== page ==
Apple hit by boycott call over worker abuses in China

US writers attack conditions at Foxconn plant and call for consumers to act

in New York

The Observer, Saturday 28 January 2012

[Employees work on the Apple assembly line at the Foxconn plant in Shenzhen in southern China. Photograph: Bloomberg/Getty]

Employees work on the Apple assembly line at the Foxconn plant

Employees work on the Apple assembly line at the Foxconn plant

Apple, the computer giant whose sleek products have become a mainstay of modern life, is dealing with a public relations disaster and the threat of calls for a boycott of its iPhones and iPads.

The company’s public image took a dive after revelations about working conditions in the factories of some of its network of Chinese suppliers. The allegations, reported at length in the New York Times, build on previous concerns about abuses at firms that Apple uses to make its bestselling computers and phones. Now the dreaded word “boycott” has started to appear in media coverage of its activities.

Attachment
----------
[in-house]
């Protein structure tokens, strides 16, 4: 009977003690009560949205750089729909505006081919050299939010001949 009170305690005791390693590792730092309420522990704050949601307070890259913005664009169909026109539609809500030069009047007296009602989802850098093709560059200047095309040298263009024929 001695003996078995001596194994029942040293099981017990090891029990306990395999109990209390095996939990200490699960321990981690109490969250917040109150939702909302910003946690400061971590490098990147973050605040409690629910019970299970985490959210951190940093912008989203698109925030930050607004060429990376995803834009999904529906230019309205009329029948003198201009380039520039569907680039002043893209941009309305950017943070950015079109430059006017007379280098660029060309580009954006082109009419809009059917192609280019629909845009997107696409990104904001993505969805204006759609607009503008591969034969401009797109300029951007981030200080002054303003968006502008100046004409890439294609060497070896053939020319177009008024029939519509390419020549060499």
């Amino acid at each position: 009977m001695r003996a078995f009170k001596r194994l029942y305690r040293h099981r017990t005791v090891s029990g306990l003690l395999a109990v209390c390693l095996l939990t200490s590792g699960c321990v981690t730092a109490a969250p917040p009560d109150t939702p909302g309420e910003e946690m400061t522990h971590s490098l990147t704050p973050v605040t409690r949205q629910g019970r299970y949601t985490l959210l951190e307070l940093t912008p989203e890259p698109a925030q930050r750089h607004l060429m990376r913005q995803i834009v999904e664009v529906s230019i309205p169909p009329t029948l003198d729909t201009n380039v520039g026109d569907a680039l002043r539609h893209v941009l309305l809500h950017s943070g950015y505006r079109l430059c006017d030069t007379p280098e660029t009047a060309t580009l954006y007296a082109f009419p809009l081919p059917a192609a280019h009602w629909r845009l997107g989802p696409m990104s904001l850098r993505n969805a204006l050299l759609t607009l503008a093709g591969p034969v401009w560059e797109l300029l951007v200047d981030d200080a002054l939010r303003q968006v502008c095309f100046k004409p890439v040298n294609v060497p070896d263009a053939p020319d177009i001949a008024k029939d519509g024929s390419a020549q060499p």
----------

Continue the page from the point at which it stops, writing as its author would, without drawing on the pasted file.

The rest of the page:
“Should consumers boycott Apple?” asked a column in the Los Angeles Times as it recounted details of the bad PR fallout.

The influential Daily Beast and Newsweek technology writer Dan Lyons wrote a scathing piece. “It’s barbaric,” he said, before saying to his readership: “Ultimately the blame lies not with Apple and other electronics companies – but with us, the consumers. And ultimately we are the ones who must demand change.”

Forbes magazine columnist Peter Cohan also got in on the act. “If you add up all the workers who have died to build your iPhone or iPad, the number is shockingly high,” he began an article that also toyed with the idea of a boycott in its headline.

The New York Times’s revelations, which centred on the Foxconn plant in southern China that has repeatedly been the subject of accusations of worker mistreatment, have caused a major stir in the US. Although such allegations have been made before in numerous news outlets, and in a controversial one-man show by playwright Mike Daisey, this time they have struck a chord. Continue reading

The Deadly Labor Behind Our Phones, Laptops and Consumer Gadgets

At this Foxconn plant in Shenzhen, China, 300,000 workers produce iPads, iPhones and other best-selling consumer items

by Sophia Cheng
Thursday, September 1 2011

The world’s largest electronics manufacturer, Foxconn Technology Group, has a plan for ending the grisly run of worker suicides that have drawn it unwanted attention over the past two years: replace human workers with one million robots. It seems the best way to interrupt rising global outrage over worker abuse in iPhone factories is to just get rid of the workers.